Iraq on Saturday presented an ambitious plan to turn itself into a regional transportation hub by developing its road and rail infrastructure, linking Europe with the Gulf and other Middle East countries.
Once completed, the $17 billion project known as the "Route of Development" would span the length of the country, stretching 1,200 kilometres (745 miles) from the northern border with Turkey to the Gulf in the south.
Iraqi Prime Minister Mohamed Shia al-Sudani announced the project during a conference with transport ministry representatives from Iran, Jordan, Kuwait, Oman, Qatar, Saudi Arabia, Syria and the United Arab Emirates.
"We see this project as a pillar of a sustainable non-oil economy, a link that serves Iraq's neighbours and the region, and a contribution to economic integration efforts," Sudani said.
While further discussions are required, any country that wishes "will be able to carry out part of the project", the Iraqi parliament's transport committee said, adding that the project could be completed in "three to five years".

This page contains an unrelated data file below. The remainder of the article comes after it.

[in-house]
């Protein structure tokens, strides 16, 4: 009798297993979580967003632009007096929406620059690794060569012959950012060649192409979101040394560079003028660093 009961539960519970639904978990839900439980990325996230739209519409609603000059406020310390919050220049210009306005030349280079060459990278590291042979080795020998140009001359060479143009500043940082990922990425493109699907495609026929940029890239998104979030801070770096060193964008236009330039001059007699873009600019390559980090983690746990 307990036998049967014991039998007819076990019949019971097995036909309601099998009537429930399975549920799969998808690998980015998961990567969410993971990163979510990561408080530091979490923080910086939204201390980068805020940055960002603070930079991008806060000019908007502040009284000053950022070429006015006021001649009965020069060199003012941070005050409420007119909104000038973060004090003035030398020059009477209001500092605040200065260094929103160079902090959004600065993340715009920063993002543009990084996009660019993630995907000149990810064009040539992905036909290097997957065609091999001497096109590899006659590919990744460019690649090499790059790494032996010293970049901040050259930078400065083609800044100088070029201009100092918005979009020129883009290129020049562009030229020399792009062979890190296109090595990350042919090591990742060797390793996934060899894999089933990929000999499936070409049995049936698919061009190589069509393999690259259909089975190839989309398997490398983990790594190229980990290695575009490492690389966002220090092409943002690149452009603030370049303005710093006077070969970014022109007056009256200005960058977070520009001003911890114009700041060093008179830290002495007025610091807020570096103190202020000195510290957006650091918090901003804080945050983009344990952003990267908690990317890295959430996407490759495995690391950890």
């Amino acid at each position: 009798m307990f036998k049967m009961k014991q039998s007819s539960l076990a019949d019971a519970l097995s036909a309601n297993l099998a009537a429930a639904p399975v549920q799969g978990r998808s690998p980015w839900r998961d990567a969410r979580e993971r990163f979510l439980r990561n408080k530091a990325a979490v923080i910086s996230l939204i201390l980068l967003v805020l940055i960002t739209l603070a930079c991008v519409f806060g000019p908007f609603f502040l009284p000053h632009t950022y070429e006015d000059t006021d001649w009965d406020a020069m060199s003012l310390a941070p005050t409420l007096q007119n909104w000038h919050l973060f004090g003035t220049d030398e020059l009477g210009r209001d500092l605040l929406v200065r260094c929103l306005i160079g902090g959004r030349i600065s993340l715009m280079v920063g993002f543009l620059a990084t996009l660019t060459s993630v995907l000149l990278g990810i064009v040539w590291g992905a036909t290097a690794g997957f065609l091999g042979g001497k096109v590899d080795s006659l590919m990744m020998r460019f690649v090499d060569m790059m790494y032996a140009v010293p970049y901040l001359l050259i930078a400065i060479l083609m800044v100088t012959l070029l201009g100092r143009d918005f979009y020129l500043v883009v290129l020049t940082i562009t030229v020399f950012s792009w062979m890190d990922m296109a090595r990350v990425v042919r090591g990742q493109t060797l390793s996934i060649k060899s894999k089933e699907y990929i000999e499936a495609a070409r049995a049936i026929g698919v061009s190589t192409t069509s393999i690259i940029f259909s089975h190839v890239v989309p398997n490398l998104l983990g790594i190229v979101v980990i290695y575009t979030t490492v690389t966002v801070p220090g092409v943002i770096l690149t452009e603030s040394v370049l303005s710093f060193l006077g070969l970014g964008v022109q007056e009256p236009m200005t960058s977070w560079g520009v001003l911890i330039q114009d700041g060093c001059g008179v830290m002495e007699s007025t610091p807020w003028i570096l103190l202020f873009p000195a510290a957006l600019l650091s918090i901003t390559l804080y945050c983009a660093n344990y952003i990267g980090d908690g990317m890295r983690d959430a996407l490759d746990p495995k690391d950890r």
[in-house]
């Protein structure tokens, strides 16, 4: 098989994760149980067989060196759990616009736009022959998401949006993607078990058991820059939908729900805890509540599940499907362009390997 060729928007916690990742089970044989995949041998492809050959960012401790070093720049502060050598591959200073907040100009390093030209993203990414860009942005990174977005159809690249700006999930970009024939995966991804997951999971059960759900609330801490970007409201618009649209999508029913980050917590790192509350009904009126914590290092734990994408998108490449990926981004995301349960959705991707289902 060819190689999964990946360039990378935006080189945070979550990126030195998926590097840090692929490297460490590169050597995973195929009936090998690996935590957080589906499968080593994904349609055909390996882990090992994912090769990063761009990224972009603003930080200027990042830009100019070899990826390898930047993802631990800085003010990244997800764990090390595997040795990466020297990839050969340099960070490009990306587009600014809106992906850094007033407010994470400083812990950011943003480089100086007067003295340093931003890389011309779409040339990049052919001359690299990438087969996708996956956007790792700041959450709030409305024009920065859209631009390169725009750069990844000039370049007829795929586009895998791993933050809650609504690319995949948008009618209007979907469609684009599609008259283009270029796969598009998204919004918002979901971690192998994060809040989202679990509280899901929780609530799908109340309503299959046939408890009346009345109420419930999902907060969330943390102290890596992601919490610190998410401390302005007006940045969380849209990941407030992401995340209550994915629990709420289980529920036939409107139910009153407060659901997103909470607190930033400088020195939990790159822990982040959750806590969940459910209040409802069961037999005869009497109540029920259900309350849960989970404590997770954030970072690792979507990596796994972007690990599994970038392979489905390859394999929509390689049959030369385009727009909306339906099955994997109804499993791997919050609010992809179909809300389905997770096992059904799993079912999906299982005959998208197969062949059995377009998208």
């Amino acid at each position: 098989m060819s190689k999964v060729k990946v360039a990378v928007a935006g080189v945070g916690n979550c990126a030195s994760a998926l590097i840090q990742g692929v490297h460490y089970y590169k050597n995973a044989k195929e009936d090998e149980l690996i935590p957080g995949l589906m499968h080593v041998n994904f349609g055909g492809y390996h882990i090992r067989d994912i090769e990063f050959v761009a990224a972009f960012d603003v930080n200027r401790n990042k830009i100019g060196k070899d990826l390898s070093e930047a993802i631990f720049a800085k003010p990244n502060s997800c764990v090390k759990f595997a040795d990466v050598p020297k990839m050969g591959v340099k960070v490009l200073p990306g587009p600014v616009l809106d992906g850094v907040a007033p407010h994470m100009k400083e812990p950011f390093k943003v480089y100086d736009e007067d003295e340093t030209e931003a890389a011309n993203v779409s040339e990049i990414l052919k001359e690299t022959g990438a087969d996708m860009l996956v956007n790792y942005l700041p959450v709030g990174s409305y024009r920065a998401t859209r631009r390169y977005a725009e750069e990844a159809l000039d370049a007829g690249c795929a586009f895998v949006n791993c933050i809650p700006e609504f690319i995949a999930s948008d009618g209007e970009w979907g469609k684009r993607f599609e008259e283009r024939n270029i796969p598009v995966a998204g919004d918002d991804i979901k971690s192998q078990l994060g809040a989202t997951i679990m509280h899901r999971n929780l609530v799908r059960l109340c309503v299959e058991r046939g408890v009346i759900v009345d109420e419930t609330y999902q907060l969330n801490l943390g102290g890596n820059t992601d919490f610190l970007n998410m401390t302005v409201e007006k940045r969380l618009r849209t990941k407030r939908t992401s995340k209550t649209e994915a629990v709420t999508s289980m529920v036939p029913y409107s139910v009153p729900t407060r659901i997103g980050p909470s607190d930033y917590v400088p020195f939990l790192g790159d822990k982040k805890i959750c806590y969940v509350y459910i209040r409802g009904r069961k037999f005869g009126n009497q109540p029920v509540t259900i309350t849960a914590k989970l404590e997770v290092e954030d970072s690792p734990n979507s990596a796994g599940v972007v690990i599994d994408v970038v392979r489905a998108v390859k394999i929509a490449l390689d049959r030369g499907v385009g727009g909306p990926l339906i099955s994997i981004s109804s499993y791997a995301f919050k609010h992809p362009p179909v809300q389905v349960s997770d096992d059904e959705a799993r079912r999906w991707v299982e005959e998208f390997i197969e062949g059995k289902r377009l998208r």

War-ravaged and beset by rampant corruption, oil-rich Iraq suffers from dilapidated infrastructure. Its roads are in terrible condition and those connecting the capital Baghdad to the north cross areas where Islamic State group remnants continue to carry out sporadic attacks.
Sudani has prioritised the reconstruction of the country's road network, along with upgrading its failing electricity infrastructure.
Developing the road and rail corridor would allow Iraq to capitalise on its geographical position, with the aim of making the country a transportation hub for goods and people moving between the Gulf, Turkey and Europe.
Work has already started to increase capacity at the commercial port of Al-Faw, on the shores of the Gulf, where container ships will unload before embarking on the new road and rail links.
The project also includes the construction of around 15 stations along the route, including in the major cities of Basra, Baghdad and Mosul, and up to the Turkish border.